458,142 Members | 1,718 Online Need help? Post your question and get tips & solutions from a community of 458,142 IT Pros & Developers. It's quick & easy.

# compare alphanumeric problem

 P: n/a I posted this problem before but no reply. Now I repost again. I want to compare the address number in javascript, and the address number is alphanumeric. I have a text box and the user needs to enter the number between 2 numbers as follows (e.g. Please enter the address number between N11800 and N12800). Note that N11800 and N12800 are dynamic, it can be pure integers. But this is just an example. The bug is if the user enter a number that is an integer, for example, 111, then it still consider as good number. But if I entered A333, then it has error. I know I can comment out the following, so that just pure string comparison. But it sometimes doesn't work. //if (!isNaN(strValue) && strValue != '') // strValue = parseInt(strValue); I guess the wrong I really have no idea what's going on. Please help. Thanks!!

Jul 23 '05 #1

4 Replies

 P: n/a Matt wrote: I posted this problem before but no reply. Now I repost again. I want to compare the address number in javascript, and the address number is alphanumeric. I have a text box and the user needs to enter the number between 2 numbers as follows (e.g. Please enter the address number between N11800 and N12800). Note that N11800 and N12800 are dynamic, it can be pure integers. But this is just an example. The bug is if the user enter a number that is an integer, for example, 111, then it still consider as good number. But if I entered A333, then it has error. It is still not clear what you think is acceptable: Does it have to start with "N"? Followed by a number from 11800 to 12800? What does "dynamic" mean in this context? Mick Jul 23 '05 #2

 P: n/a Matt wrote: I posted this problem before but no reply. Now I repost again. I want to compare the address number in javascript, and the address number is alphanumeric. I have a text box and the user needs to enter the number between 2 numbers as follows (e.g. Please enter the address number between N11800 and N12800). Note that N11800 and N12800 are dynamic, it can be pure integers. But this is just an example. The bug is if the user enter a number that is an integer, for example, 111, then it still consider as good number. But if I entered A333, then it has error.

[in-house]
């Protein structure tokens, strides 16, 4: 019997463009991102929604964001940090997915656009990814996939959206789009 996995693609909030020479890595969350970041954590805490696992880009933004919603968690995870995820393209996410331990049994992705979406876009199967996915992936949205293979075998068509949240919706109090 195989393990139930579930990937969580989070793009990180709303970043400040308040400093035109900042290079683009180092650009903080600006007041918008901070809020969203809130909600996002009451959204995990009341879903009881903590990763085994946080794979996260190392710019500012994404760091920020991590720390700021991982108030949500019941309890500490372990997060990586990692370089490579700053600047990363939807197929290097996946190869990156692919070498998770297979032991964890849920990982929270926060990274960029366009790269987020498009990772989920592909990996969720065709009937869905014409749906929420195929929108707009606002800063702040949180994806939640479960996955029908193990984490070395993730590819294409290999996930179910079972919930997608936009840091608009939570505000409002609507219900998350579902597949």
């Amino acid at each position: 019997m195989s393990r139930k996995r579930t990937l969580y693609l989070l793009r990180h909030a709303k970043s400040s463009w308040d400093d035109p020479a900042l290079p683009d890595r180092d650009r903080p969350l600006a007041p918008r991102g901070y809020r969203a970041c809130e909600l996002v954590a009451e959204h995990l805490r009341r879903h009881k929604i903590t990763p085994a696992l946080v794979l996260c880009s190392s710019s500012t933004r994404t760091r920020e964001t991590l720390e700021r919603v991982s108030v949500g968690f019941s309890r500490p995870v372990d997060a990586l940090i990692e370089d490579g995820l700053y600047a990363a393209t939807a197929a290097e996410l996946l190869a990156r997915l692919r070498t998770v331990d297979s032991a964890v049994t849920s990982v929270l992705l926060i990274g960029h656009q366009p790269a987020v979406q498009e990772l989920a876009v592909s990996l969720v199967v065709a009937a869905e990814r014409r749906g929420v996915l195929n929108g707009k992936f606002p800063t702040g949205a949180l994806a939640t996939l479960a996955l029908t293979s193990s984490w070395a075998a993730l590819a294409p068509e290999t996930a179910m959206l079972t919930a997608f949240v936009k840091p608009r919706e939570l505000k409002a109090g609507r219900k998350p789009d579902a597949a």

Value 1:
Value 2:
Enter a value between Value 1 and Value 2: Note that "n11900" is _not_ between N11800 and N12800. If you need to do the test case-insensitively then use String#isBetweenIgnoreCase() (or simply modify String#isBetween() to be case-insensitive). You can do the same thing with three functions: function isBetweenNumbers(value, low, high) { ... } function isBetweenStrings(value, low, high) { ... } function isBetweenStringsIgnoreCase(value, low, high) { ... } You could even do it with a single function: function isBetween(value, low, high, ignoreCase) { if (isNaN(value)) { if (ignoreCase) { value = (value != null ? (new String(value)).toLowerCase() : ''); low = (low != null ? (new String(low)).toLowerCase() : '\xff'); high = (high != null ? (new String(high)).toLowerCase() : ''); } return (low <= value && value <= high); } else { return (+low <= +value && +value <= +high); } } All my code assumes when it's not a Number the "betweenness" can be tested lexicographically (as Strings). Note also when I manipulate low and high, if low is null, I convert it to '\xff'. This should make it larger than any other possible string (you could also do the same thing with unicode with '\uffff'). The reason should be obvious, if "low" is null or undefined, value could end up between it and "high". Probably not what you intended. In fact, you might want to simply return false if any of the arguments are undefined or null. It really depends on what contract you want the function to honor. -- Grant Wagner comp.lang.javascript FAQ - http://jibbering.com/faq Jul 23 '05 #3